Hydrogen chemistry as a potential basis for future hydrogen technology has recently experienced three important new challenges in research: development of metal-free and of non-precious metal hydrogenation chemistry and the hydrogenation of CO2/bicarbonate and CO. New hydrogenations with non-precious metal catalysts may pave the way to more efficiently produce chiral compounds and low carbon oxygenates. In addition to hydrogenation chemistry a new approach was created to store hydrogen chemically in MOFs introducing new functional units for its reversible binding. This project is therefore divided into three parts to establish efficient new ways of hydrogen catalyses and storage:
A) Enantioselective hydrogenations of prochiral olefins and hetero-olefins with non-precious metal catalysts
B) Development of catalysts for homogeneous CO2 /HCO3- and CO hydrogenations to low carbon oxygenates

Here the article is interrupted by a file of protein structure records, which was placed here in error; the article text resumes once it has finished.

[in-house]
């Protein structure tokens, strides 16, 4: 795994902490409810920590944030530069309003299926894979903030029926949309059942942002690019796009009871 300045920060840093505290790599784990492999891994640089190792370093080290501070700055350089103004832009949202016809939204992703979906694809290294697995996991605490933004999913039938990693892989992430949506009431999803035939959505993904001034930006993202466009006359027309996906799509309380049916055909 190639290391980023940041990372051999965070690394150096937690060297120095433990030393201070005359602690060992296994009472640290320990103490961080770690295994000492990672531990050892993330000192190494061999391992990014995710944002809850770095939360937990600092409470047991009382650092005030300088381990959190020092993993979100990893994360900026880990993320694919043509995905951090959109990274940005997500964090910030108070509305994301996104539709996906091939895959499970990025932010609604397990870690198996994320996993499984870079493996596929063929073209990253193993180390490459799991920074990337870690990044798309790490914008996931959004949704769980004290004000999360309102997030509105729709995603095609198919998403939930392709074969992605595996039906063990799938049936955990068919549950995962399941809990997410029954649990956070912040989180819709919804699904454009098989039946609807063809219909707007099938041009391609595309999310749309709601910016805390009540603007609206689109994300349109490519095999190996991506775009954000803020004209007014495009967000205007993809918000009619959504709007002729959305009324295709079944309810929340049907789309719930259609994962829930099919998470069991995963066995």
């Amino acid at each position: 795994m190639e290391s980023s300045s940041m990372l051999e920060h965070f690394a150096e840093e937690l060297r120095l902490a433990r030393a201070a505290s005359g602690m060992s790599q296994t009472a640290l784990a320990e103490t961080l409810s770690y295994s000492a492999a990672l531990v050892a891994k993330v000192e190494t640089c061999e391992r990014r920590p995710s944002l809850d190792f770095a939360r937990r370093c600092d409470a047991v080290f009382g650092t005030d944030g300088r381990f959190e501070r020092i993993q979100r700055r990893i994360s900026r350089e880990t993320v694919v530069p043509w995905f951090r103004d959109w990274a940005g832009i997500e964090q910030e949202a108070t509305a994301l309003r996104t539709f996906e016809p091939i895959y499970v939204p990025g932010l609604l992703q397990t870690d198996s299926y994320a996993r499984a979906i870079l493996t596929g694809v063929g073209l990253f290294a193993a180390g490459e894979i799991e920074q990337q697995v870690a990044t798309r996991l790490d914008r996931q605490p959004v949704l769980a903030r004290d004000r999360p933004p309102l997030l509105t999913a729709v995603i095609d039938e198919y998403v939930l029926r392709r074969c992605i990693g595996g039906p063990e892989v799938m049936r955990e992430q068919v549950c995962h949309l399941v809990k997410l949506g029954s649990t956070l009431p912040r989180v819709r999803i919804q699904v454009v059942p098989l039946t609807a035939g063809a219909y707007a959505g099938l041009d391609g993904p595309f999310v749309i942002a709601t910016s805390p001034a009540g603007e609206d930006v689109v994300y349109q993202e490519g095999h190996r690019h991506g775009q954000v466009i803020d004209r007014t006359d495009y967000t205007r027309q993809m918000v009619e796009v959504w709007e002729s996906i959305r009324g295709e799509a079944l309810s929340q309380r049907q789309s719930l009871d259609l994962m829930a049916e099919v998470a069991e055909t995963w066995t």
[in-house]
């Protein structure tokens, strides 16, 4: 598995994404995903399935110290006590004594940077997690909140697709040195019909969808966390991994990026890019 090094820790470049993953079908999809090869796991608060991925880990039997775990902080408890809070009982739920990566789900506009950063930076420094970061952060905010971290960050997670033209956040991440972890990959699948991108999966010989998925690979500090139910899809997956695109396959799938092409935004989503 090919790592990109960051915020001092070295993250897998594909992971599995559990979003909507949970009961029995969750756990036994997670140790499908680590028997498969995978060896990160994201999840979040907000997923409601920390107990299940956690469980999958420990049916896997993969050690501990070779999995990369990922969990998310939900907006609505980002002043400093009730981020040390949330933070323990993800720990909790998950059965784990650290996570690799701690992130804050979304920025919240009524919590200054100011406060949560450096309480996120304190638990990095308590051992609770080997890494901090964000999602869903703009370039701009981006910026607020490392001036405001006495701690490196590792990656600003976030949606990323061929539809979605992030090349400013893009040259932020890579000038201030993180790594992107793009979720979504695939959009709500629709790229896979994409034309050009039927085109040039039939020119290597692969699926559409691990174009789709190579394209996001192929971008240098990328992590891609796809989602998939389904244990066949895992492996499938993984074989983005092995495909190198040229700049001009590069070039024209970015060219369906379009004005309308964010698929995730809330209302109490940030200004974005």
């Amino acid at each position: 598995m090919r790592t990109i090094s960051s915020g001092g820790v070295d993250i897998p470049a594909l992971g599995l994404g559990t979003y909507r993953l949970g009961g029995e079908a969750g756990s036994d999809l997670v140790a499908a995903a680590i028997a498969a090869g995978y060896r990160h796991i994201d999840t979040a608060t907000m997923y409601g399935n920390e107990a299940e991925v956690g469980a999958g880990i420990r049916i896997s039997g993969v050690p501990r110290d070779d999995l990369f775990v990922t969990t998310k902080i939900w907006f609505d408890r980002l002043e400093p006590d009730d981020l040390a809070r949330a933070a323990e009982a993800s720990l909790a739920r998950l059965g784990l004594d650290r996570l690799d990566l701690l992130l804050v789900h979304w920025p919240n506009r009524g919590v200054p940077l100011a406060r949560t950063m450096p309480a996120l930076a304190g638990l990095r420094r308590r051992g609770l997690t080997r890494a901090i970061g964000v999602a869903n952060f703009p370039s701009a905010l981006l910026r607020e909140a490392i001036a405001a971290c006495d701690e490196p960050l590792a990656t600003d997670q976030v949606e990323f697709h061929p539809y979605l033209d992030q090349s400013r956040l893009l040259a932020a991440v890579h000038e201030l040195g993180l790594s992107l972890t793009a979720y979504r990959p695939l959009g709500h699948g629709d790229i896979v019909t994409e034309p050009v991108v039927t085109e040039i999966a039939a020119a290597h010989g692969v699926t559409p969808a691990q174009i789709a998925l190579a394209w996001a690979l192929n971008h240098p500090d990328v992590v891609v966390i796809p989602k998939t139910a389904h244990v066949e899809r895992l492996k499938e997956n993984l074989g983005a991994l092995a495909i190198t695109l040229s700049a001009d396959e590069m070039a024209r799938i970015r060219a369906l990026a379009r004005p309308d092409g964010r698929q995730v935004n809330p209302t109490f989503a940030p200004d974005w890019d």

C) Hydrogen storage in linker and metal center modified metalorganic frameworks (MOFs)
Parts A) and B) propose various new rhenium, tungsten and molybdenum based hydrogenation catalyses for olefins and hetero-olefins and for CO2/bicarbonate and CO reductions. Part A) is additionally directed toward chiral hydrogenations using bidentate chiral phosphines and nitrogen ligands. Part B) is thought to establish pathways to low molecular weight oxygenated low carbon materials, such as methanol, formoses ((CH2O)n) and ethylene glycol, which could principally be envisaged as chemical hydrogen storage materials. Part C) focuses on hydrogen storage in chemically modified porous metalorganic framework compounds (MOFs) constructed from 3d elements building up porous frameworks. The strategy pursues the accomplishment of a second generation of MOF frameworks incorporating chemical functionalities, thus providing additional hydrogen storage capacity on top of the given MOF type physical hydrogen storage potential. Special linker functions are developed enabling reversible chemical hydrogen storage and metal centers with free sites to allow binding of dihydrogen to them.